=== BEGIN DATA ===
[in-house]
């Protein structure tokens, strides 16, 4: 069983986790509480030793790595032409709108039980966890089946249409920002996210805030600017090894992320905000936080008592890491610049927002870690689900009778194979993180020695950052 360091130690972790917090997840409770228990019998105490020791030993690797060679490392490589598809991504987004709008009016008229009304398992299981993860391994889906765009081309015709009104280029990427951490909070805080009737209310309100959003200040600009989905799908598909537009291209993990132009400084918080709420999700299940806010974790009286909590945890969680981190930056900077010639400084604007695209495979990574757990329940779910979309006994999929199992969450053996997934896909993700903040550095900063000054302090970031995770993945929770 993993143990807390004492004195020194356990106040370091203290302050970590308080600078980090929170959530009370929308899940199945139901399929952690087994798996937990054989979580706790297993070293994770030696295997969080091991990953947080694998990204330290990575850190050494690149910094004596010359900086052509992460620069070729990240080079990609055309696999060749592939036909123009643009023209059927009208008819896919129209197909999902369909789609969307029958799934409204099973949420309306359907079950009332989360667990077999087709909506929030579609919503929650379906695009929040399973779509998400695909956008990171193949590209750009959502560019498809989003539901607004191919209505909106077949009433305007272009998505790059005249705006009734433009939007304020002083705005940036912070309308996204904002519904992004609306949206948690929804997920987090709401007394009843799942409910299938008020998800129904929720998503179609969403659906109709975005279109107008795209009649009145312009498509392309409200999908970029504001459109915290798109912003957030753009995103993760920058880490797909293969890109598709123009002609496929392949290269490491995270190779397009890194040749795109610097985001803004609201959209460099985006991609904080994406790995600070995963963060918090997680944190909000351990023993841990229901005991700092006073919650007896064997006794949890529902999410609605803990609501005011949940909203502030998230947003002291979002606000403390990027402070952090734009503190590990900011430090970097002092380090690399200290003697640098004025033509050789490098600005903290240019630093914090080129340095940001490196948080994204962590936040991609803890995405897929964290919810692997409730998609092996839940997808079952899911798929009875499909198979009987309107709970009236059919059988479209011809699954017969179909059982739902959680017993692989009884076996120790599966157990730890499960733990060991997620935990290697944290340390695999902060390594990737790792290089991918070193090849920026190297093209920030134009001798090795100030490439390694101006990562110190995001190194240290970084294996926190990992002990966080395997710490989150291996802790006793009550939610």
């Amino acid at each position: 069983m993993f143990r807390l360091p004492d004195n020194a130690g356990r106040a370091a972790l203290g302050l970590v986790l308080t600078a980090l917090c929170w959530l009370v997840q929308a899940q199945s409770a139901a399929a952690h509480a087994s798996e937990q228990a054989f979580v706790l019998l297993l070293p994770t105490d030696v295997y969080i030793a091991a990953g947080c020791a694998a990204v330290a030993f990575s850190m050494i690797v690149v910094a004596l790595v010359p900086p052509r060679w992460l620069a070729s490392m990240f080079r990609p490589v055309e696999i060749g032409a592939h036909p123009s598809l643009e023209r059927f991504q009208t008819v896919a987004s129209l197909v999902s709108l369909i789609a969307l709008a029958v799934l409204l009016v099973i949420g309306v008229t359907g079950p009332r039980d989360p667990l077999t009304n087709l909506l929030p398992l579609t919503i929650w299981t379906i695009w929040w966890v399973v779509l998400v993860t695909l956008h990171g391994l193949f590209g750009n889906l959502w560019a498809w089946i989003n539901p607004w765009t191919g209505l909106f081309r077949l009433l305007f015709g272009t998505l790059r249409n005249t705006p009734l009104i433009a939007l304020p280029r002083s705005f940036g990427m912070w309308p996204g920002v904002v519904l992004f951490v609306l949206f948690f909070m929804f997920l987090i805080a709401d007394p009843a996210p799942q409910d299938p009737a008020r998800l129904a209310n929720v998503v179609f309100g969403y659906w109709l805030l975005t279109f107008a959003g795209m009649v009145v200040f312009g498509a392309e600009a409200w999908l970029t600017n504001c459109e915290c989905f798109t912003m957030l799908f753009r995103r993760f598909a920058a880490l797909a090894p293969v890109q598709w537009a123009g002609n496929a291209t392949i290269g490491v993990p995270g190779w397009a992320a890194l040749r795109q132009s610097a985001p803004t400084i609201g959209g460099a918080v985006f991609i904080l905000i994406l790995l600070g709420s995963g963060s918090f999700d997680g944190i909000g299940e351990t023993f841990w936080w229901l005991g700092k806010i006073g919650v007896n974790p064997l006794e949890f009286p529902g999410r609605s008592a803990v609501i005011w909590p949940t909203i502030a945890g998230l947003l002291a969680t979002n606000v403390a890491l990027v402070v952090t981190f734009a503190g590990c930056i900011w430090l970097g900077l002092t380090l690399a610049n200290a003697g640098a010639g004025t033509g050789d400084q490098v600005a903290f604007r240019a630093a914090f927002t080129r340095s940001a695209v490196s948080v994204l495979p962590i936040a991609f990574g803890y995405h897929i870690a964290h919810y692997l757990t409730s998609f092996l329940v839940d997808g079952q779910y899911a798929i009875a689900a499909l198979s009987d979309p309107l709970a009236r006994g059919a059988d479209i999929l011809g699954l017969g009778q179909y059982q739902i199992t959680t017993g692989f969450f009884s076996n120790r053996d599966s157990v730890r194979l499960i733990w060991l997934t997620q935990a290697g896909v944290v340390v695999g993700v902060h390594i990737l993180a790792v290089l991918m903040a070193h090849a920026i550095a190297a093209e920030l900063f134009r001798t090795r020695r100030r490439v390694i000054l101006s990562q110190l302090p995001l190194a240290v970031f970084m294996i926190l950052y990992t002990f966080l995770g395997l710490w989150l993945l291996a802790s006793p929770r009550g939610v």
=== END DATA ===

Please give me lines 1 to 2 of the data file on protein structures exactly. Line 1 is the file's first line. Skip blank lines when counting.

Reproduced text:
[in-house]
């Protein structure tokens, strides 16, 4: 069983986790509480030793790595032409709108039980966890089946249409920002996210805030600017090894992320905000936080008592890491610049927002870690689900009778194979993180020695950052 360091130690972790917090997840409770228990019998105490020791030993690797060679490392490589598809991504987004709008009016008229009304398992299981993860391994889906765009081309015709009104280029990427951490909070805080009737209310309100959003200040600009989905799908598909537009291209993990132009400084918080709420999700299940806010974790009286909590945890969680981190930056900077010639400084604007695209495979990574757990329940779910979309006994999929199992969450053996997934896909993700903040550095900063000054302090970031995770993945929770 993993143990807390004492004195020194356990106040370091203290302050970590308080600078980090929170959530009370929308899940199945139901399929952690087994798996937990054989979580706790297993070293994770030696295997969080091991990953947080694998990204330290990575850190050494690149910094004596010359900086052509992460620069070729990240080079990609055309696999060749592939036909123009643009023209059927009208008819896919129209197909999902369909789609969307029958799934409204099973949420309306359907079950009332989360667990077999087709909506929030579609919503929650379906695009929040399973779509998400695909956008990171193949590209750009959502560019498809989003539901607004191919209505909106077949009433305007272009998505790059005249705006009734433009939007304020002083705005940036912070309308996204904002519904992004609306949206948690929804997920987090709401007394009843799942409910299938008020998800129904929720998503179609969403659906109709975005279109107008795209009649009145312009498509392309409200999908970029504001459109915290798109912003957030753009995103993760920058880490797909293969890109598709123009002609496929392949290269490491995270190779397009890194040749795109610097985001803004609201959209460099985006991609904080994406790995600070995963963060918090997680944190909000351990023993841990229901005991700092006073919650007896064997006794949890529902999410609605803990609501005011949940909203502030998230947003002291979002606000403390990027402070952090734009503190590990900011430090970097002092380090690399200290003697640098004025033509050789490098600005903290240019630093914090080129340095940001490196948080994204962590936040991609803890995405897929964290919810692997409730998609092996839940997808079952899911798929009875499909198979009987309107709970009236059919059988479209011809699954017969179909059982739902959680017993692989009884076996120790599966157990730890499960733990060991997620935990290697944290340390695999902060390594990737790792290089991918070193090849920026190297093209920030134009001798090795100030490439390694101006990562110190995001190194240290970084294996926190990992002990966080395997710490989150291996802790006793009550939610």